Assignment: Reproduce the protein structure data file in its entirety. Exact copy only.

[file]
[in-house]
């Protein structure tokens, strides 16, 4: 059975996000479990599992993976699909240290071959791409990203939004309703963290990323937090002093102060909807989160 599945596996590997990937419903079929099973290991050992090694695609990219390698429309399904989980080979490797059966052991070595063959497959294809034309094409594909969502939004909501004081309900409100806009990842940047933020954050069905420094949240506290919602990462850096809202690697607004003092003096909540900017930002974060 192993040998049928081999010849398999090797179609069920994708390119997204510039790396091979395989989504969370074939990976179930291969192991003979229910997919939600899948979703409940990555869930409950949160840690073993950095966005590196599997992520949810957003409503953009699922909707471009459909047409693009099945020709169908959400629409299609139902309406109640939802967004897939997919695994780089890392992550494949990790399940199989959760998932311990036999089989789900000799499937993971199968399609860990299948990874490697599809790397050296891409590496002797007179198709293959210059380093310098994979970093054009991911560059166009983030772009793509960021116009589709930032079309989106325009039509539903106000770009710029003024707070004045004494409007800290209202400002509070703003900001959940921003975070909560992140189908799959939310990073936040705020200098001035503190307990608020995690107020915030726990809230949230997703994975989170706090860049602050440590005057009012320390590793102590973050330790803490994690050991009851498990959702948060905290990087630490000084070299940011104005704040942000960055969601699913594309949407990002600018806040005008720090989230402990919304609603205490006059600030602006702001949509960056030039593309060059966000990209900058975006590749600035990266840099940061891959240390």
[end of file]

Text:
[in-house]
């Protein structure tokens, strides 16, 4: 059975996000479990599992993976699909240290071959791409990203939004309703963290990323937090002093102060909807989160 599945596996590997990937419903079929099973290991050992090694695609990219390698429309399904989980080979490797059966052991070595063959497959294809034309094409594909969502939004909501004081309900409100806009990842940047933020954050069905420094949240506290919602990462850096809202690697607004003092003096909540900017930002974060 192993040998049928081999010849398999090797179609069920994708390119997204510039790396091979395989989504969370074939990976179930291969192991003979229910997919939600899948979703409940990555869930409950949160840690073993950095966005590196599997992520949810957003409503953009699922909707471009459909047409693009099945020709169908959400629409299609139902309406109640939802967004897939997919695994780089890392992550494949990790399940199989959760998932311990036999089989789900000799499937993971199968399609860990299948990874490697599809790397050296891409590496002797007179198709293959210059380093310098994979970093054009991911560059166009983030772009793509960021116009589709930032079309989106325009039509539903106000770009710029003024707070004045004494409007800290209202400002509070703003900001959940921003975070909560992140189908799959939310990073936040705020200098001035503190307990608020995690107020915030726990809230949230997703994975989170706090860049602050440590005057009012320390590793102590973050330790803490994690050991009851498990959702948060905290990087630490000084070299940011104005704040942000960055969601699913594309949407990002600018806040005008720090989230402990919304609603205490006059600030602006702001949509960056030039593309060059966000990209900058975006590749600035990266840099940061891959240390």